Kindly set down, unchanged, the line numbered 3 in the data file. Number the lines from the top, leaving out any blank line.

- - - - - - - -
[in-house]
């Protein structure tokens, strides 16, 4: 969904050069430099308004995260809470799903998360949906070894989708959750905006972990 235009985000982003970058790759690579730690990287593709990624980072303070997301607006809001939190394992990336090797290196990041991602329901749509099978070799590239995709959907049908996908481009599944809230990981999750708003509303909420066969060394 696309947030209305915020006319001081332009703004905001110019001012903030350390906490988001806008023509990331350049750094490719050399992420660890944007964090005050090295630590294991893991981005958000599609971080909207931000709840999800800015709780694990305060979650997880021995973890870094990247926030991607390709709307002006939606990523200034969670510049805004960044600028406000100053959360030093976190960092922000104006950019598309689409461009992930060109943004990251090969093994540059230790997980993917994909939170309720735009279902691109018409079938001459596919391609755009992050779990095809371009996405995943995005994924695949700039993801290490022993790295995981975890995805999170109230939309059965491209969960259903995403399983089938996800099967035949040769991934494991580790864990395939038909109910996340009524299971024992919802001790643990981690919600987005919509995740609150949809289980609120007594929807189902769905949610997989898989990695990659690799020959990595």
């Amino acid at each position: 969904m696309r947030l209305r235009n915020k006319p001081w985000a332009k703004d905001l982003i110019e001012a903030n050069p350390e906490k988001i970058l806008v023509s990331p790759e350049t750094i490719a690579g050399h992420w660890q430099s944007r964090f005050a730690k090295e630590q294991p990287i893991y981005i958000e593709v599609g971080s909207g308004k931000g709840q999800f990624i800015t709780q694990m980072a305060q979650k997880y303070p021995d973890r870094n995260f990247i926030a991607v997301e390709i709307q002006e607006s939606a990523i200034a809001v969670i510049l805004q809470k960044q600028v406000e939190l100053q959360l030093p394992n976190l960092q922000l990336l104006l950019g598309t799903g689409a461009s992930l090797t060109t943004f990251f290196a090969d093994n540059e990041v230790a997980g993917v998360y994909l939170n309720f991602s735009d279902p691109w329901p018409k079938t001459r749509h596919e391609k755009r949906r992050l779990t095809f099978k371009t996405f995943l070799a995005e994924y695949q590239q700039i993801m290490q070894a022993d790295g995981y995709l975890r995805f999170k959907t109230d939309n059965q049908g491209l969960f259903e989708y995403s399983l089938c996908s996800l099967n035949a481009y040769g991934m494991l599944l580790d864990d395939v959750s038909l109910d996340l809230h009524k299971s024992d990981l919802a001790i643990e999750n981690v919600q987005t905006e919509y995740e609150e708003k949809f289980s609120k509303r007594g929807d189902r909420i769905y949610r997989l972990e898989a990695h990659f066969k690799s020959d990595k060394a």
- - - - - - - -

């Amino acid at each position: 969904m696309r947030l209305r235009n915020k006319p001081w985000a332009k703004d905001l982003i110019e001012a903030n050069p350390e906490k988001i970058l806008v023509s990331p790759e350049t750094i490719a690579g050399h992420w660890q430099s944007r964090f005050a730690k090295e630590q294991p990287i893991y981005i958000e593709v599609g971080s909207g308004k931000g709840q999800f990624i800015t709780q694990m980072a305060q979650k997880y303070p021995d973890r870094n995260f990247i926030a991607v997301e390709i709307q002006e607006s939606a990523i200034a809001v969670i510049l805004q809470k960044q600028v406000e939190l100053q959360l030093p394992n976190l960092q922000l990336l104006l950019g598309t799903g689409a461009s992930l090797t060109t943004f990251f290196a090969d093994n540059e990041v230790a997980g993917v998360y994909l939170n309720f991602s735009d279902p691109w329901p018409k079938t001459r749509h596919e391609k755009r949906r992050l779990t095809f099978k371009t996405f995943l070799a995005e994924y695949q590239q700039i993801m290490q070894a022993d790295g995981y995709l975890r995805f999170k959907t109230d939309n059965q049908g491209l969960f259903e989708y995403s399983l089938c996908s996800l099967n035949a481009y040769g991934m494991l599944l580790d864990d395939v959750s038909l109910d996340l809230h009524k299971s024992d990981l919802a001790i643990e999750n981690v919600q987005t905006e919509y995740e609150e708003k949809f289980s609120k509303r007594g929807d189902r909420i769905y949610r997989l972990e898989a990695h990659f066969k690799s020959d990595k060394a």